Table A1.3. Field of study among tertiary-educated 25-64 year-olds (2016) .............52

Indicator A2 Who is expected to graduate from upper secondary education? ......54

Table A2.1. Profile of upper secondary graduates from general and vocational

programmes (2015) .......61

Table A2.2. Upper secondary and post-secondary non-tertiary graduation rates (2015) ...........62

Table A2.3. Trends in upper secondary and post-secondary non-tertiary first-time

graduation rates (2005, 2010 and 2015) ..............63

Indicator A3 Who is expected to graduate from tertiary education? .............64

Table A3.1. Distribution of tertiary graduates, by field of study (2015) ...............72

Table A3.2. Profile of a first-time tertiary graduate (2015) .......73

Table A3.3. First-time graduation rates, by tertiary level (2015) ..............74

Indicator A4 To what extent does parents’ education influence their children’s

educational attainment? ........76

Table A4.1. Tertiary attainment among adults whose parents both have less than tertiary

educationalattainment, by type of programme and age group (2012 or 2015)...............85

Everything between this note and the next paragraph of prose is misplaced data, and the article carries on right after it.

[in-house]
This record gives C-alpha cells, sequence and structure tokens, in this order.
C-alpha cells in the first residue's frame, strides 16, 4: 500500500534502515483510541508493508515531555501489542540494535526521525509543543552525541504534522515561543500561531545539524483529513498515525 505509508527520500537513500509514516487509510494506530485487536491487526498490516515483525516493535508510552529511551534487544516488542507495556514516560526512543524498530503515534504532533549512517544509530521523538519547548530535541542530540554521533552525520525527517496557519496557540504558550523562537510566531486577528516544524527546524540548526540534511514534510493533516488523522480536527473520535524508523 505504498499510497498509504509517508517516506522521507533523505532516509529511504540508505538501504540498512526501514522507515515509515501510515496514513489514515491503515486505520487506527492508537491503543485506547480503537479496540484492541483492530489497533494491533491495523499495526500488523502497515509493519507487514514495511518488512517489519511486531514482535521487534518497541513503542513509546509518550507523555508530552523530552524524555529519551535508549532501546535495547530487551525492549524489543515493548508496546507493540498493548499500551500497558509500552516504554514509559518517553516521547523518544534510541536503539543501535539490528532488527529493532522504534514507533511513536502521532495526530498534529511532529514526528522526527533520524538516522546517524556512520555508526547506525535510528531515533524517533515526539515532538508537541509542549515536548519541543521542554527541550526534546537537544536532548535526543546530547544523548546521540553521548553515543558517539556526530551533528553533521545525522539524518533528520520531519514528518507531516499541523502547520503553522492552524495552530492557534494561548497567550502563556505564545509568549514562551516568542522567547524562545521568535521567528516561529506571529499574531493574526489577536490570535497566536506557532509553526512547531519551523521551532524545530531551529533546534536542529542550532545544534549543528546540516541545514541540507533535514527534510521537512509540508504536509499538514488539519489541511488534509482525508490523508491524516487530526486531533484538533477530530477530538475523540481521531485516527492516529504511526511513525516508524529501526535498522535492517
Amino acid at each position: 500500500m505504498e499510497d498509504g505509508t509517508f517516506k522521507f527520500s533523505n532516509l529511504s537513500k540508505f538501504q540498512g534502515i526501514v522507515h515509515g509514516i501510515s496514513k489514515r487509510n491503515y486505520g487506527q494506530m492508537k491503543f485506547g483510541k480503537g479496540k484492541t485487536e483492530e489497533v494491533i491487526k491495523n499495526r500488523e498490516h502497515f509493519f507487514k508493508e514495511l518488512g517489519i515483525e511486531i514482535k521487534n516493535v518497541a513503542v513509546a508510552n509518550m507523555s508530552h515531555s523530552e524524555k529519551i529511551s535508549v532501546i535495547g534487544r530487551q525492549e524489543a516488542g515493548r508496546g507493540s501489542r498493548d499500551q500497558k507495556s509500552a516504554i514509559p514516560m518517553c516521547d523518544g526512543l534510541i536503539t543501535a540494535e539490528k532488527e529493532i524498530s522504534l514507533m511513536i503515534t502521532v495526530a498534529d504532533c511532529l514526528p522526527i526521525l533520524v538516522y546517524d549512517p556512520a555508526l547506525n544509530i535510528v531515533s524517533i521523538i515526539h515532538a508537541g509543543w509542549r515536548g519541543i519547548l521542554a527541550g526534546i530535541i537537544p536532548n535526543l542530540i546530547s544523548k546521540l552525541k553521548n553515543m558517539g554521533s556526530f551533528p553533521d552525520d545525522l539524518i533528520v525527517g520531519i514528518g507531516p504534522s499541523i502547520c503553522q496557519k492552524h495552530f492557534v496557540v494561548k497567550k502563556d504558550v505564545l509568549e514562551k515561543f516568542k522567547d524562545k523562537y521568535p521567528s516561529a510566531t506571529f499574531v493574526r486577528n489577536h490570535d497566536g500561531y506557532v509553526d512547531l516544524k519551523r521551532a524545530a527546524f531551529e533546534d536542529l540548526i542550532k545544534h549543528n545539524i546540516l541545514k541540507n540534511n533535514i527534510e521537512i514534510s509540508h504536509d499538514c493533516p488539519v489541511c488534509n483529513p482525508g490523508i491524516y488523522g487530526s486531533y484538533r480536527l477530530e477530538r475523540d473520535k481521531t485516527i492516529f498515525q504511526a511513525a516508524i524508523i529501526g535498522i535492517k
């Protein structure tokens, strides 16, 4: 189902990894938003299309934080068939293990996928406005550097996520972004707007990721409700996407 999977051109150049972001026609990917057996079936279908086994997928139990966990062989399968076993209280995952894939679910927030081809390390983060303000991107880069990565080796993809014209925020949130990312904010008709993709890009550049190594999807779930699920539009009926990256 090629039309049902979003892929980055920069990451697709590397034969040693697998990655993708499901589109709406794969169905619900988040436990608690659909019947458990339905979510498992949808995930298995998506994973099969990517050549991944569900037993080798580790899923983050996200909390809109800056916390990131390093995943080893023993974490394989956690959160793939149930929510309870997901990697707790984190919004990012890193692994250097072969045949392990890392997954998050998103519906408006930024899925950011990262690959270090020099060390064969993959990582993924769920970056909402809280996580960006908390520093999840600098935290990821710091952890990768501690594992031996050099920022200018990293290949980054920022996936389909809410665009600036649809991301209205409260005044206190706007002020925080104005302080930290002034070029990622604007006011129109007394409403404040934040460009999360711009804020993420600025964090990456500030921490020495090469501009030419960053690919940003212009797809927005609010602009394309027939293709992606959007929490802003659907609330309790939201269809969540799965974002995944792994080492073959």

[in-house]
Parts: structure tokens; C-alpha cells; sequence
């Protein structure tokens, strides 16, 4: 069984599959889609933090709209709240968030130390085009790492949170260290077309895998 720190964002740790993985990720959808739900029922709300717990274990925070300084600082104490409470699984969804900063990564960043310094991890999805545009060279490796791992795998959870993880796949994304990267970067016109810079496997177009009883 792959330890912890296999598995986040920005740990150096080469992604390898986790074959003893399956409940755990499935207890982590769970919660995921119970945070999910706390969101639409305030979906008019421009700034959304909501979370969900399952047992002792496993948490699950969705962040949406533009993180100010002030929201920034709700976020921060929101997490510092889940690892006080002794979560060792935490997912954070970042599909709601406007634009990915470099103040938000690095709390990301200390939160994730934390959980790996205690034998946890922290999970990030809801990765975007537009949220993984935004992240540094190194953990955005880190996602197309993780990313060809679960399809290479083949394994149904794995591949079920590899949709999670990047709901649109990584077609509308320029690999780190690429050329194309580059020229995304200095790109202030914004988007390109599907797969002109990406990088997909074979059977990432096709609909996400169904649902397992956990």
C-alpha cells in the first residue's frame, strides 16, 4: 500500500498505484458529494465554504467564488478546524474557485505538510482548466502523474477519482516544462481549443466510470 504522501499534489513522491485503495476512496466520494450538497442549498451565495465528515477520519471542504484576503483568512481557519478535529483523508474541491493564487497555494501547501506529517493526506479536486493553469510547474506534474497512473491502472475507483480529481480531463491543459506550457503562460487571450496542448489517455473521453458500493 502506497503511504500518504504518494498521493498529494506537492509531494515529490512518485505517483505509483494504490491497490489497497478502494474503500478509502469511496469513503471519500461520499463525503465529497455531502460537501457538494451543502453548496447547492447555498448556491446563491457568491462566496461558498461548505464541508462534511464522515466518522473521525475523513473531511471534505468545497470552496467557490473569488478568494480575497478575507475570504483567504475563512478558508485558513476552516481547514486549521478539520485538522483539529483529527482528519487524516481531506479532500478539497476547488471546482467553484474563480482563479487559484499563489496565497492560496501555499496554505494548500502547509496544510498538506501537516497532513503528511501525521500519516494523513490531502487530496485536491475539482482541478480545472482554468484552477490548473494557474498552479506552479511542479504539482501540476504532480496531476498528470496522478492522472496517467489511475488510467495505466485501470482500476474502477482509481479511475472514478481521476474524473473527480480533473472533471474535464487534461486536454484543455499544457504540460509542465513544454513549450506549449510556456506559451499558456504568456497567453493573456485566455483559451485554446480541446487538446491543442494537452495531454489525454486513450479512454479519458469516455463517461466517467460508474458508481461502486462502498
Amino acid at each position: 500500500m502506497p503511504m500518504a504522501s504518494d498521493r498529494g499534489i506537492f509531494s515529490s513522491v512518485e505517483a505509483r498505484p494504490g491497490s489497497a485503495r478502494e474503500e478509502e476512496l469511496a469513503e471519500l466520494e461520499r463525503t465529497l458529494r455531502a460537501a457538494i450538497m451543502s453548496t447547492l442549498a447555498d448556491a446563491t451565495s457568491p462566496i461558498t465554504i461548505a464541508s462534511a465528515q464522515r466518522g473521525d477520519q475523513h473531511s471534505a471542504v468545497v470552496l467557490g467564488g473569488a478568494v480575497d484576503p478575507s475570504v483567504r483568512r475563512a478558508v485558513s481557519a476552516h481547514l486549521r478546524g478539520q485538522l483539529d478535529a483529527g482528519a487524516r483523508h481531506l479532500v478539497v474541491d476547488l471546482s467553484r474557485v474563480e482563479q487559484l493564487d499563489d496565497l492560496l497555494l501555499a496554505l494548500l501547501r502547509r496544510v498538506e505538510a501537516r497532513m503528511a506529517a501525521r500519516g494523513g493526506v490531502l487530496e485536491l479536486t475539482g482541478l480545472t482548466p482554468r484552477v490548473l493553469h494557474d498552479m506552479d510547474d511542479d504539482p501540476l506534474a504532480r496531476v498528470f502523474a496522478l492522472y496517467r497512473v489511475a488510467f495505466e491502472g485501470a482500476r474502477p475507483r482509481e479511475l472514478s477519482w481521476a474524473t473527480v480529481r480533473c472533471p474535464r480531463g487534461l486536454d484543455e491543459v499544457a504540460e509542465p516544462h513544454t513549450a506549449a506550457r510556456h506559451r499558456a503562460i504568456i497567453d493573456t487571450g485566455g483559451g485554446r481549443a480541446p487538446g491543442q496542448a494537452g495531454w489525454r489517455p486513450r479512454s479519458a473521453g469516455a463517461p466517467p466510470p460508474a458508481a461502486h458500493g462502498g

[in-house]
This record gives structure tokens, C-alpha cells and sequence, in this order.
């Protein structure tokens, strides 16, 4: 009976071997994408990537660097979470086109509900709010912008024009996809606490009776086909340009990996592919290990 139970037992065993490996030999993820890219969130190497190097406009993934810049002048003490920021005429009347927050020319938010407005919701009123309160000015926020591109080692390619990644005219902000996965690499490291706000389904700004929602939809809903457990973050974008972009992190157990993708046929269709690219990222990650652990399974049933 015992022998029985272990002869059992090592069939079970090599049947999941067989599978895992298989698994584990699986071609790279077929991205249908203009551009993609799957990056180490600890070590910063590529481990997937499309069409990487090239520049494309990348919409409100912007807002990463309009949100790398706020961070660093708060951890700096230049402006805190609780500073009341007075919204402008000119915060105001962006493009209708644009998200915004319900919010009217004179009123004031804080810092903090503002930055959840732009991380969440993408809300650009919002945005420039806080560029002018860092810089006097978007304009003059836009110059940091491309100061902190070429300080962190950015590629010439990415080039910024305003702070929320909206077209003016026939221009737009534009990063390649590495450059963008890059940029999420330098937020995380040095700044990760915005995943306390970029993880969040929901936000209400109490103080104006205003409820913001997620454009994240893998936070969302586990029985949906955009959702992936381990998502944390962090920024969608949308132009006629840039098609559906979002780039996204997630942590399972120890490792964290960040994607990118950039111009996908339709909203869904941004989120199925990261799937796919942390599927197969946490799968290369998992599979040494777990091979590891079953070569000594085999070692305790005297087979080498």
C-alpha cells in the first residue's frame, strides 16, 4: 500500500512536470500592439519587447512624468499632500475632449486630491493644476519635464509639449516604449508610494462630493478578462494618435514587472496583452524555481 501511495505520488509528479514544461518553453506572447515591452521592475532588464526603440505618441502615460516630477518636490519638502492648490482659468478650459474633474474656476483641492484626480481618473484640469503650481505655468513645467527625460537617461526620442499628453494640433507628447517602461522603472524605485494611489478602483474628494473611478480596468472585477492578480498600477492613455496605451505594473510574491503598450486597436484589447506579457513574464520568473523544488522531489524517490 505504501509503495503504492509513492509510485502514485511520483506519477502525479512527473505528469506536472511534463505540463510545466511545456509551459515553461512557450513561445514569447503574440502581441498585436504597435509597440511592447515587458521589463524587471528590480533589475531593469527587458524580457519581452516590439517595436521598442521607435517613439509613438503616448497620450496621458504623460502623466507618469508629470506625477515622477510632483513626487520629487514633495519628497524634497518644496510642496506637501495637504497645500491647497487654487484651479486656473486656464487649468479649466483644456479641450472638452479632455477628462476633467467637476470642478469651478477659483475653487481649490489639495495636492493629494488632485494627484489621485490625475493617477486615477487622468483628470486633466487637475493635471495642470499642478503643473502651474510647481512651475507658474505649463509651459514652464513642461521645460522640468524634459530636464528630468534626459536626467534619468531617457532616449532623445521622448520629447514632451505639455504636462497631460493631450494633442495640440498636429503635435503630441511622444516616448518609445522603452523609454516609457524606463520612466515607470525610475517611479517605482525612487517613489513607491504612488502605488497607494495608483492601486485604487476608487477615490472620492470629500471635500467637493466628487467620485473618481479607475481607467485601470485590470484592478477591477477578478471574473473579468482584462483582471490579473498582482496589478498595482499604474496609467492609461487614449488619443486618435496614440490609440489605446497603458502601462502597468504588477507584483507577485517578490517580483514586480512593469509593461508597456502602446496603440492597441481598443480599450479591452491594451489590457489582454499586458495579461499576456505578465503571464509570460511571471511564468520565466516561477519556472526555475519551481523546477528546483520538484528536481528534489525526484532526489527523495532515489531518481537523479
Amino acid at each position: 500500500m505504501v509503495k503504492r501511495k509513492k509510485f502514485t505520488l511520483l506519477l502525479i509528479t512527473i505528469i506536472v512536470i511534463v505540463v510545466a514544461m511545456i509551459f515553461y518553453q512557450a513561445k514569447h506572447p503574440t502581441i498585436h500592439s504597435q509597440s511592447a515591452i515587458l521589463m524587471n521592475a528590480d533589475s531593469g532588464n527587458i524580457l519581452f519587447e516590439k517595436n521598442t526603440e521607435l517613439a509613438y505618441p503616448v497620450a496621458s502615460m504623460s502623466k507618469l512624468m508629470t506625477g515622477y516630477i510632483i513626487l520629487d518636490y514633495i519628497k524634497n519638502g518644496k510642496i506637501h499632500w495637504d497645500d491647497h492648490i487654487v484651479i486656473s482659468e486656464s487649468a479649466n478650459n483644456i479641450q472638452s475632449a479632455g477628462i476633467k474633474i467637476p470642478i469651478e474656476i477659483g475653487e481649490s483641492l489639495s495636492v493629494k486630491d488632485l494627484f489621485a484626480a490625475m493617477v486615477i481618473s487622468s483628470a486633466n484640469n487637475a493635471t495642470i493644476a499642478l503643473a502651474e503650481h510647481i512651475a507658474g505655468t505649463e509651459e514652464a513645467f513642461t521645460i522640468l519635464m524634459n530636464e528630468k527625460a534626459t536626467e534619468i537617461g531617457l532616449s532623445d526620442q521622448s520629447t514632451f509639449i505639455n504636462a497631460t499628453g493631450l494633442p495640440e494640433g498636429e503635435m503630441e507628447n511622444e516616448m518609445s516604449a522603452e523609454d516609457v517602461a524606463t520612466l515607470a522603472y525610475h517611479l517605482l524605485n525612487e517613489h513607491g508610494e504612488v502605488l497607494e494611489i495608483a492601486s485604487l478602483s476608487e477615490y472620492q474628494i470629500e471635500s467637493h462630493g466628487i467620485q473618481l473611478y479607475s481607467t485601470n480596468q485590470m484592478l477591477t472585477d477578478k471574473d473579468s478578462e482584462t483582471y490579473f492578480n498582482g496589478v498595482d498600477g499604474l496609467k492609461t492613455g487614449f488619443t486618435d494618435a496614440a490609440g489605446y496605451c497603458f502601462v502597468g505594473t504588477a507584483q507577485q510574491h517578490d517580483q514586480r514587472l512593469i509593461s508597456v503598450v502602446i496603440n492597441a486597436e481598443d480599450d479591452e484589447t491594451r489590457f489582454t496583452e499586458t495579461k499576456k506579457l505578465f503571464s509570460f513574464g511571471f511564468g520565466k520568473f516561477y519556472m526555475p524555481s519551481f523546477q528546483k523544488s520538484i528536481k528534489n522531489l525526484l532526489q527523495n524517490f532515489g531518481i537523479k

Table A4.2. Tertiary attainment among adults who have at least one parent who attained

tertiaryeducation, by type of programme and age group (2012 or 2015) ........86

Table A4.3. Changes in the likelihood of having a tertiary-type A or an advanced research

programmedegree, by gender, age group and parents’ educational attainment

(2012 or 2015) ...........87

Indicator A5 How does educational attainment affect participation

in the labour market? .......88

Table A5.1. Employment rates of 25-64 year-olds, by educational attainment (2016)...............100

Table A5.2. Trends in employment rates of 25-34 year-olds, by educational attainment

(2000,2005,2010,2015 and 2016) ............101

Table A5.3. Employment rates of tertiary-educated 25-64 year-olds, by field of study (2016) ........102

Table A5.4. Employment, unemployment and inactivity rates of 25-34 year-olds,

byeducationalattainment (2016) .......103

Indicator A6 What are the earnings advantages from education? ......104

Table A6.1. Relative earnings of workers, by educational attainment (2015) .......114

Table A6.2. Level of earnings relative to median earnings, by educational attainment (2015) ........115

Table A6.3. Differences in earnings between female and male workers,

byeducationalattainmentandagegroup(2015)........116

Indicator A7 What are the financial incentives to invest ineducation? ...........118

Table A7.1a. Private costs and benefits for a man attaining tertiary education (2013) .....129

Table A7.1b. Private costs and benefits for a woman attaining tertiary education (2013) .......130

Table A7.2a. Public costs and benefits for a man attaining tertiary education (2013) ........131

Table A7.2b. Public costs and benefits for a woman attaining tertiary education (2013) ..........132